Your Credit Score: What it means

Before lenders decide to give you a loan, they need to know if you're willing and able to pay back that mortgage loan. To figure out your ability to pay back the loan, they assess your debt-to-income ratio. To assess how willing you are to repay, they use your credit score.

Fair Isaac and Company built the first FICO score to help lenders assess creditworthines. You can find out more on FICO here.

Your credit score comes from your repayment history. They don't consider income or personal characteristics. Fair Isaac invented FICO specifically to exclude demographic factors like these. "Profiling" was as dirty a word when FICO scores were invented as it is now. Credit scoring was developed to assess willingness to pay without considering other personal factors.

Past delinquencies, derogatory payment behavior, current debt level, length of credit history, types of credit and the number of credit inquiries are all considered in credit scoring. Your score results from positive and negative items in your credit report. Late payments count against you, but a consistent record of paying on time will improve it.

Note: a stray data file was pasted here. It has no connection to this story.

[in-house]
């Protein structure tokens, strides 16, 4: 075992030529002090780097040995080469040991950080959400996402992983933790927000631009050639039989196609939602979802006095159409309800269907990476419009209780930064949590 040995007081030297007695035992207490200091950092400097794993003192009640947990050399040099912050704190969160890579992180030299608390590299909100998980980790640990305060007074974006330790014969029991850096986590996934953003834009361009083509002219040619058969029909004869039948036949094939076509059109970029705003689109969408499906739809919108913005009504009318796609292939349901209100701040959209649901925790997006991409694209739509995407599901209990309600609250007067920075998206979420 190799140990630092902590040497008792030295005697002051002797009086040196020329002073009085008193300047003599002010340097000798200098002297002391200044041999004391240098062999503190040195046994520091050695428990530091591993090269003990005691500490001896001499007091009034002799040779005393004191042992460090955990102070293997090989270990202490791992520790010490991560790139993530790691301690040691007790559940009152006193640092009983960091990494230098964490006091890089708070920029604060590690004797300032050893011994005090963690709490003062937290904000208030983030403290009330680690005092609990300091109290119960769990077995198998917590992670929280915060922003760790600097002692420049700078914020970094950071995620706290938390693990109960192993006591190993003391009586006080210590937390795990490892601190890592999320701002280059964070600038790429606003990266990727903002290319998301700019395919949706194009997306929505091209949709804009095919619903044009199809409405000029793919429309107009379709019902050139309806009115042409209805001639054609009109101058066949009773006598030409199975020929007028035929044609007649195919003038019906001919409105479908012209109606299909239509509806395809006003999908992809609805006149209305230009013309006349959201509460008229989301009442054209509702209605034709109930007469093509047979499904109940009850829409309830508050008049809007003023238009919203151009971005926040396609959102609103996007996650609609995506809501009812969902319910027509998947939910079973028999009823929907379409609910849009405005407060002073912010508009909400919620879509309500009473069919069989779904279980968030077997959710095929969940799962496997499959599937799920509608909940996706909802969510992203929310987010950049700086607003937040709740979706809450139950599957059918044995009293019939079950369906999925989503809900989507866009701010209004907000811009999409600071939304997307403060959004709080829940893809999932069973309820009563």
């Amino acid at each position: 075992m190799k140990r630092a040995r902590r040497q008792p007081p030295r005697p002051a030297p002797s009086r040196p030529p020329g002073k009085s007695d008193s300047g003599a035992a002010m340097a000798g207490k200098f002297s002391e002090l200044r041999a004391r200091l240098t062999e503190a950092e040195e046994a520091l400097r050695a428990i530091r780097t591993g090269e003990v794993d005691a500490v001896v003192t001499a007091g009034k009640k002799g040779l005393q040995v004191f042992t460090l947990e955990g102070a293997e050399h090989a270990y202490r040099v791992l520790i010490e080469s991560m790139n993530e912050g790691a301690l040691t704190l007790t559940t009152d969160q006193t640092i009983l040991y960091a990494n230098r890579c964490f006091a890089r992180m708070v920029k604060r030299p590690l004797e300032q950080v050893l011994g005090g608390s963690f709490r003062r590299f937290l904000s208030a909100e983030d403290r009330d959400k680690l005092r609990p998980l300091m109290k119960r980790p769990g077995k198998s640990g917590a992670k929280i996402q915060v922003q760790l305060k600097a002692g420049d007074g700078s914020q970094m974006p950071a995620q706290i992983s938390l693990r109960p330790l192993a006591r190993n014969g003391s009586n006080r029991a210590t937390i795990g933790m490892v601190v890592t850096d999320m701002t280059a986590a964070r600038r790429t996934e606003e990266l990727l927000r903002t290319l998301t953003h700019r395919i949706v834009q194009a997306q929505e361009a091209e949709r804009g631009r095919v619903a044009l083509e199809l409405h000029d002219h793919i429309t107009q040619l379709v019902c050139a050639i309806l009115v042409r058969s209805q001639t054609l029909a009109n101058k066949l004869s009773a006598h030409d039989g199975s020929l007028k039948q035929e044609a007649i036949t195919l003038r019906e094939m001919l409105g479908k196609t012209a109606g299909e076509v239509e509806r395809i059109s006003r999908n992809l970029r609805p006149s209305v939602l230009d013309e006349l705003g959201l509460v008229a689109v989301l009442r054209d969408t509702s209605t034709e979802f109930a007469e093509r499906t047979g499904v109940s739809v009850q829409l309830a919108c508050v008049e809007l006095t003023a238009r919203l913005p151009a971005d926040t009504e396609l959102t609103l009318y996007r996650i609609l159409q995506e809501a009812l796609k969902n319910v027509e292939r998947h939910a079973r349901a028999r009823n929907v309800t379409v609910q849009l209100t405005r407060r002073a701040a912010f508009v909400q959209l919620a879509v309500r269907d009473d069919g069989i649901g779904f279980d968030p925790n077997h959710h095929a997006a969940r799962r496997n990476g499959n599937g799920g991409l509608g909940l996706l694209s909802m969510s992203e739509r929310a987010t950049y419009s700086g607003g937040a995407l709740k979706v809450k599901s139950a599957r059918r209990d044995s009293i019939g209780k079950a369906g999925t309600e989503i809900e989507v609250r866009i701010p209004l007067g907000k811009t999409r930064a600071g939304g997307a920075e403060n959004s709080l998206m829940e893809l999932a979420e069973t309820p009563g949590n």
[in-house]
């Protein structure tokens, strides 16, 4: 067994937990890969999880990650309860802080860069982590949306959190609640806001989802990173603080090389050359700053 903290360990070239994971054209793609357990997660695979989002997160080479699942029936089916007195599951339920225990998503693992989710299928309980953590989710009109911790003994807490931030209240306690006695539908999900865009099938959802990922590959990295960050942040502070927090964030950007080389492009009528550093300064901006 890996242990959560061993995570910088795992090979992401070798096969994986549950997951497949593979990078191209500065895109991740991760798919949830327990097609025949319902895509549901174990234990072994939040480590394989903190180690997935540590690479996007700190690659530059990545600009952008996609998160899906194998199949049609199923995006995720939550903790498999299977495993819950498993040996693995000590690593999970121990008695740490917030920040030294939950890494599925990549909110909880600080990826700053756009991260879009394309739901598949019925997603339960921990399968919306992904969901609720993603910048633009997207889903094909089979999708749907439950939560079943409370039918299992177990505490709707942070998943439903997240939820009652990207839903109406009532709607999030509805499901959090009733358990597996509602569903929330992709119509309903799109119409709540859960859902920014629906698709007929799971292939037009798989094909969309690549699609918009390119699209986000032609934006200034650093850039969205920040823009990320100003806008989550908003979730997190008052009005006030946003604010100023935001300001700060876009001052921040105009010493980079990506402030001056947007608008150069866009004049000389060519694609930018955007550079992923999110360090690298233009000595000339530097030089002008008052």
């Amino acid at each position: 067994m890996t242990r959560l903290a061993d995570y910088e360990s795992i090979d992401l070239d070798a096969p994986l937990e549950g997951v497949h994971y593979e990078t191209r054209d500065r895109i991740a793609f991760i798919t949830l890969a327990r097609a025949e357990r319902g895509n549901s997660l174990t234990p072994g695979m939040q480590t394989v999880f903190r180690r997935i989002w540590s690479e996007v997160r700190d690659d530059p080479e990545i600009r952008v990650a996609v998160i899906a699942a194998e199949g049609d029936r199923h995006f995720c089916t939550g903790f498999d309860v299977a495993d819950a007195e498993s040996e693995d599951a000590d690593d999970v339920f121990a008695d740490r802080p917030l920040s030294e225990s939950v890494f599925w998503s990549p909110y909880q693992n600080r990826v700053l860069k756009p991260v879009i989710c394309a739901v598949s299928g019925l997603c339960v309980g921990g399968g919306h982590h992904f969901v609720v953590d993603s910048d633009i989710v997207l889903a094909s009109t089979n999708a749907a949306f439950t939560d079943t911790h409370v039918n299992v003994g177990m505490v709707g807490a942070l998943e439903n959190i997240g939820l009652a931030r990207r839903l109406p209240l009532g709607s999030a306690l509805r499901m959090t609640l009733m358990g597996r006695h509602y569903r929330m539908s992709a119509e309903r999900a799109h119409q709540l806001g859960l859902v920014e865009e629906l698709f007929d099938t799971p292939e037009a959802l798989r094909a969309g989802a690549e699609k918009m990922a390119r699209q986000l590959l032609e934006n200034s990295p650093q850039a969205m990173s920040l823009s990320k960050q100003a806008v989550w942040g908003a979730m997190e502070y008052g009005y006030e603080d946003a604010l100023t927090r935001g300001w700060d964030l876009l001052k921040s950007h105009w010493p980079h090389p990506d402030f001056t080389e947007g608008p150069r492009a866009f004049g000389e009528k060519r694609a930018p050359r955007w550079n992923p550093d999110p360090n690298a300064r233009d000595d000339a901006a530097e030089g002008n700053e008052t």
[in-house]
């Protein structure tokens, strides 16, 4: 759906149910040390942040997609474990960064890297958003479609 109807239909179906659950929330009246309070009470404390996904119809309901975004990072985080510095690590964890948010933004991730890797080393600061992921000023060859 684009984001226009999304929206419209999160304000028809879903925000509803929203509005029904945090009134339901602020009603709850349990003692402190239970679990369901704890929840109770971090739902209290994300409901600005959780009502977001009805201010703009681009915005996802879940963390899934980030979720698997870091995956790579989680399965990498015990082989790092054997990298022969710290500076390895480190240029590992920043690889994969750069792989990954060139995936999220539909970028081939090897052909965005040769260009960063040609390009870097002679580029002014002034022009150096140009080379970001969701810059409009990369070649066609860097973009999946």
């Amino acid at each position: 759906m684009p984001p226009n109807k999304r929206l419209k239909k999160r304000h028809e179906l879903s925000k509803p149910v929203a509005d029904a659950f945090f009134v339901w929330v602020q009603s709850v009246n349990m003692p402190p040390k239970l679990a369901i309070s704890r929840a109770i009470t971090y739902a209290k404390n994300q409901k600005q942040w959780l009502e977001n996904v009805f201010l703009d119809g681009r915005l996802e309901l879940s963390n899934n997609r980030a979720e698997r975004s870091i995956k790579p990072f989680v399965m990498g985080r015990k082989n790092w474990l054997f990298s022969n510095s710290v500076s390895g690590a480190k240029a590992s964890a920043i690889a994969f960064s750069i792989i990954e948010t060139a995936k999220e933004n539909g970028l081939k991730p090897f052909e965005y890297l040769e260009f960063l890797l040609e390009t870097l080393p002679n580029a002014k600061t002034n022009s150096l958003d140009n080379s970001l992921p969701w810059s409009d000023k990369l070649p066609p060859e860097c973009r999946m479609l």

Your credit report should have at least one account which has been open for six months or more, and at least one account that has been updated in the past six months for you to get a credit score. This history ensures that there is enough information in your report to build a score. If you don't meet the criteria for getting a credit score, you may need to establish your credit history before you apply for a mortgage.

Saab Mortgage can answer questions about credit reports and many others. Call us: 703-288-0777.

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